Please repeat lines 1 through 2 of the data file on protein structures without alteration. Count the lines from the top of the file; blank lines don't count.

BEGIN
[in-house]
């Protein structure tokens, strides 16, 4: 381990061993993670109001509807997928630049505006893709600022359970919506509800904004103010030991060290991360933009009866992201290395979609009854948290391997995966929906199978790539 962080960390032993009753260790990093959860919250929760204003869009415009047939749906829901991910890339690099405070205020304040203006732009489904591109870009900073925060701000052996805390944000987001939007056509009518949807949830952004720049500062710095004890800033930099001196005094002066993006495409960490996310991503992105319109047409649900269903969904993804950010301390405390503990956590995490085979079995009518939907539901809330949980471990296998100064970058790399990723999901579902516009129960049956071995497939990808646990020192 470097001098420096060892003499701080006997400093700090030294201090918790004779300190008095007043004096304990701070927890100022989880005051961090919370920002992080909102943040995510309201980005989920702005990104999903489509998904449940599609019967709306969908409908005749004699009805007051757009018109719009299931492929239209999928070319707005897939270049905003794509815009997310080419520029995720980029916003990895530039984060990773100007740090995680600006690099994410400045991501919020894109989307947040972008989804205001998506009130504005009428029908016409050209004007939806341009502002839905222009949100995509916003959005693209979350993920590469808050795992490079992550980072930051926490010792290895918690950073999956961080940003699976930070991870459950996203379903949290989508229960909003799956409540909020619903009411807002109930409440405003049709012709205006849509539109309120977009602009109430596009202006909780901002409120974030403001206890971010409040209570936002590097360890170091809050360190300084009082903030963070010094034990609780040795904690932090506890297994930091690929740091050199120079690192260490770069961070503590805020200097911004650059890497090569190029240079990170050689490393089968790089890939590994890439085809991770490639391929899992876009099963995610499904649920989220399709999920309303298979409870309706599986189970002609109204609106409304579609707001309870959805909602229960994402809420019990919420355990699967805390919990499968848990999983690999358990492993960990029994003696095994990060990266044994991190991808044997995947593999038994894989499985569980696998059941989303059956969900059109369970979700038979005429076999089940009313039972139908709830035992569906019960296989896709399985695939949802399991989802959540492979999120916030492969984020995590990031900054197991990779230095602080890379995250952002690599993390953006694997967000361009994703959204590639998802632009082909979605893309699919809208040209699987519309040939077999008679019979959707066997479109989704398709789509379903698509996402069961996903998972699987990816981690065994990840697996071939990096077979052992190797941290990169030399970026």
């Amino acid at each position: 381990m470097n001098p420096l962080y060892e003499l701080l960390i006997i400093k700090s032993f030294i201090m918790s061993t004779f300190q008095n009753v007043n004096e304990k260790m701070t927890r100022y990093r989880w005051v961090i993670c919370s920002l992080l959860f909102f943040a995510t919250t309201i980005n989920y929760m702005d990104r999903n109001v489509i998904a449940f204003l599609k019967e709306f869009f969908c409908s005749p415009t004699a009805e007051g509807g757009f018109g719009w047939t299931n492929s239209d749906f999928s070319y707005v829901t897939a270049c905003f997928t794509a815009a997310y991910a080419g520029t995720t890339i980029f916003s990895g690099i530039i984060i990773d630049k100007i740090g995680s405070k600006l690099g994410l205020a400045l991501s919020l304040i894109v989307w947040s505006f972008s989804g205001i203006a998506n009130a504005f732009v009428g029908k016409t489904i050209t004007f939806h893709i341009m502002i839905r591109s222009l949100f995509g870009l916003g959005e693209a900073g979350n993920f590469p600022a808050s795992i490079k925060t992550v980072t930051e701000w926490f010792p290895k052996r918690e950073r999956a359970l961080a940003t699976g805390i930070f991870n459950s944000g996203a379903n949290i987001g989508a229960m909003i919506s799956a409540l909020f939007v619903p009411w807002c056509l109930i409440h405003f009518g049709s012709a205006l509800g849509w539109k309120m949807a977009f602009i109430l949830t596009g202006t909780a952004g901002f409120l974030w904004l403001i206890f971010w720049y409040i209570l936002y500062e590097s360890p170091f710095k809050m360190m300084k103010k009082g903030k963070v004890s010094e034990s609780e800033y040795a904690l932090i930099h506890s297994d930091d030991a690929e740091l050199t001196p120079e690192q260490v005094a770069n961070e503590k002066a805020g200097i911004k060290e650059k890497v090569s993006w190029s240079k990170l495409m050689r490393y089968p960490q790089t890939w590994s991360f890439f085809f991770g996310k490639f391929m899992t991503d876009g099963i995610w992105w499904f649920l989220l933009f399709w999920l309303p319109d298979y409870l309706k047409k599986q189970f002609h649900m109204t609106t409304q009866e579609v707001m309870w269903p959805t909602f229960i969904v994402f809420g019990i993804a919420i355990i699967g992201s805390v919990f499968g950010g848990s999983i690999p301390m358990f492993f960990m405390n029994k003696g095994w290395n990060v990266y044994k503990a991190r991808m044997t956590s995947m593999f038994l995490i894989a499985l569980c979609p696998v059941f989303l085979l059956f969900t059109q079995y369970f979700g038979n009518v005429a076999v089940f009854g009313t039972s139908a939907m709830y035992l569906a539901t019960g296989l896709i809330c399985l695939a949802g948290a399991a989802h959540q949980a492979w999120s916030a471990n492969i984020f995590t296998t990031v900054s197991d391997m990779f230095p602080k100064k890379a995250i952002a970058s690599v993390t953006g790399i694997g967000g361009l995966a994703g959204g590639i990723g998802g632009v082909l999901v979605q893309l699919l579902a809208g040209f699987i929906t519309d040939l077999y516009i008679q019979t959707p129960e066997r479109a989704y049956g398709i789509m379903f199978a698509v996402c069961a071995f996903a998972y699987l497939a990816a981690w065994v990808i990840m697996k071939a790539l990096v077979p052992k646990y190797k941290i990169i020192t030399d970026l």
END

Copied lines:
[in-house]
């Protein structure tokens, strides 16, 4: 381990061993993670109001509807997928630049505006893709600022359970919506509800904004103010030991060290991360933009009866992201290395979609009854948290391997995966929906199978790539 962080960390032993009753260790990093959860919250929760204003869009415009047939749906829901991910890339690099405070205020304040203006732009489904591109870009900073925060701000052996805390944000987001939007056509009518949807949830952004720049500062710095004890800033930099001196005094002066993006495409960490996310991503992105319109047409649900269903969904993804950010301390405390503990956590995490085979079995009518939907539901809330949980471990296998100064970058790399990723999901579902516009129960049956071995497939990808646990020192 470097001098420096060892003499701080006997400093700090030294201090918790004779300190008095007043004096304990701070927890100022989880005051961090919370920002992080909102943040995510309201980005989920702005990104999903489509998904449940599609019967709306969908409908005749004699009805007051757009018109719009299931492929239209999928070319707005897939270049905003794509815009997310080419520029995720980029916003990895530039984060990773100007740090995680600006690099994410400045991501919020894109989307947040972008989804205001998506009130504005009428029908016409050209004007939806341009502002839905222009949100995509916003959005693209979350993920590469808050795992490079992550980072930051926490010792290895918690950073999956961080940003699976930070991870459950996203379903949290989508229960909003799956409540909020619903009411807002109930409440405003049709012709205006849509539109309120977009602009109430596009202006909780901002409120974030403001206890971010409040209570936002590097360890170091809050360190300084009082903030963070010094034990609780040795904690932090506890297994930091690929740091050199120079690192260490770069961070503590805020200097911004650059890497090569190029240079990170050689490393089968790089890939590994890439085809991770490639391929899992876009099963995610499904649920989220399709999920309303298979409870309706599986189970002609109204609106409304579609707001309870959805909602229960994402809420019990919420355990699967805390919990499968848990999983690999358990492993960990029994003696095994990060990266044994991190991808044997995947593999038994894989499985569980696998059941989303059956969900059109369970979700038979005429076999089940009313039972139908709830035992569906019960296989896709399985695939949802399991989802959540492979999120916030492969984020995590990031900054197991990779230095602080890379995250952002690599993390953006694997967000361009994703959204590639998802632009082909979605893309699919809208040209699987519309040939077999008679019979959707066997479109989704398709789509379903698509996402069961996903998972699987990816981690065994990840697996071939990096077979052992190797941290990169030399970026």